Or­gan­i­sa­tion in an ant nest - an emer­gent prop­erty

Bray People - - LIFESTYLE - JIM HURLEY’S

OR­GAN­I­SA­TION in the nest of a colony of ants is amaz­ing yet it is not de­signed by any in­di­vid­ual ant or steer­ing com­mit­tee of ants. Fur­ther­more, no in­di­vid­ual ant has the means to see or ap­pre­ci­ate the big picture. Each in­di­vid­ual lives for a short while car­ry­ing out its sim­ple daily chores but the colony and nest live on grow­ing in both size and com­plex­ity. The whole is more than the sum of its in­di­vid­ual parts.

The flock­ing of birds and the shoal­ing of fish are other ex­am­ples of this com­mon phe­nom­e­non if the nat­u­ral world. As long as each bird flies a pre­cise dis­tance from, and in align­ment with, its near­est neigh­bour the flock rises and falls, wheels and turns in per­fect syn­chrony as if fol­low­ing a care­fully chore­ographed plan in­volv­ing months of in­ten­sive prac­tice.

We find such mat­ters amaz­ing if not mag­i­cal. Sci­ence ex­plains them via the philo­soph­i­cal con­cept of ‘emer­gent prop­er­ties’.

Take table salt as an ex­am­ple. Many peo­ple sprin­kle salt of their din­ner, boiled egg or packet of chips to give it the salty taste that they find agree­able. Salt is a com­pound of two chem­i­cals: sodium and chlo­rine. Sodium is a soft metal and is one of the most com­mon chem­i­cals found in sea­wa­ter. Chlo­rine is a green, poi­sonous gas put in drink­ing wa­ter and swim­ming pools to kill germs.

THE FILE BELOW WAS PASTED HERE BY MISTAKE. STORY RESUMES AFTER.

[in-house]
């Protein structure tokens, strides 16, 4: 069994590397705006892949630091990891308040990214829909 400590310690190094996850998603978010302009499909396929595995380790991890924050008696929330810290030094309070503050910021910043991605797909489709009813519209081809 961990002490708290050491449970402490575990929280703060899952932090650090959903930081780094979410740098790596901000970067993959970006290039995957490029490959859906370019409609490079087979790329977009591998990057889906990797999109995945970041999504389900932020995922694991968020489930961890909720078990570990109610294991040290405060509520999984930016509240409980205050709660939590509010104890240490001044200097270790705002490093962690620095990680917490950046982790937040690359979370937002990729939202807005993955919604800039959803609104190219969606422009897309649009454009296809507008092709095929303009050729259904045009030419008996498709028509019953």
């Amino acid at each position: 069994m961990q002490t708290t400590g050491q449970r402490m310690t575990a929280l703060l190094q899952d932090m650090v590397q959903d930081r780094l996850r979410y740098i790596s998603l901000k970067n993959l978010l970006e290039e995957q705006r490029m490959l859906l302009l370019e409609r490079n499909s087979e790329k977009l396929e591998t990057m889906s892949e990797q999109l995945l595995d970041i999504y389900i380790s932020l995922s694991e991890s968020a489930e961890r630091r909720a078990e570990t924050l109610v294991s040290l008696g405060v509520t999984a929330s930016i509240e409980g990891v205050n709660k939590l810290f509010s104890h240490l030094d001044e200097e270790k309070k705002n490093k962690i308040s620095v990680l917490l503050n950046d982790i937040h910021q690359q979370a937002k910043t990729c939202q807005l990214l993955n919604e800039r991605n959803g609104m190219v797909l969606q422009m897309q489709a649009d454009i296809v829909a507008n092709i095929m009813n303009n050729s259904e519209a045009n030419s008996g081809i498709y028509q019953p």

Sodium is not ed­i­ble and doesn’t have a salty taste. Chlo­rine doesn’t have a salty taste ei­ther and is very poi­sonous. In na­ture, chlo­rine doesn’t nor­mally oc­cur as a gas; it is most com­monly found joined to sodium to make salt in the sea. Since the briny taste of salt is not a prop­erty of ei­ther the sodium or the chlo­rine, salti­ness is a prop­erty that emerges when the two com­po­nents join.

Salti­ness is an emer­gent prop­erty; it is a new prop­erty that emerges from the join­ing of two con­stituents nei­ther of which pos­sesses the prop­erty of salti­ness.

Bi­ol­o­gists ar­gue that the won­der of or­gan­i­sa­tion in an ant nest is sim­i­larly an emer­gent prop­erty. There is a divi­sion of labour and while the ants ap­pear to be co­op­er­at­ing with each other and show­ing ad­mirable care for the queen, her off­spring and the wel­fare of the colony, each in­di­vid­ual is sim­ply fol­low­ing a ba­sic set of in­stincts.

The sum of all the in­di­vid­ual, low-level be­hav­iours emerges as what we per­ceive to be high-level, so­phis­ti­cated, so­cial or­gan­i­sa­tion. The whole is more than the sum of its in­di­vid­ual parts.

A Wood Ant nest; Co Tip­per­ary is the species’ strong­hold.

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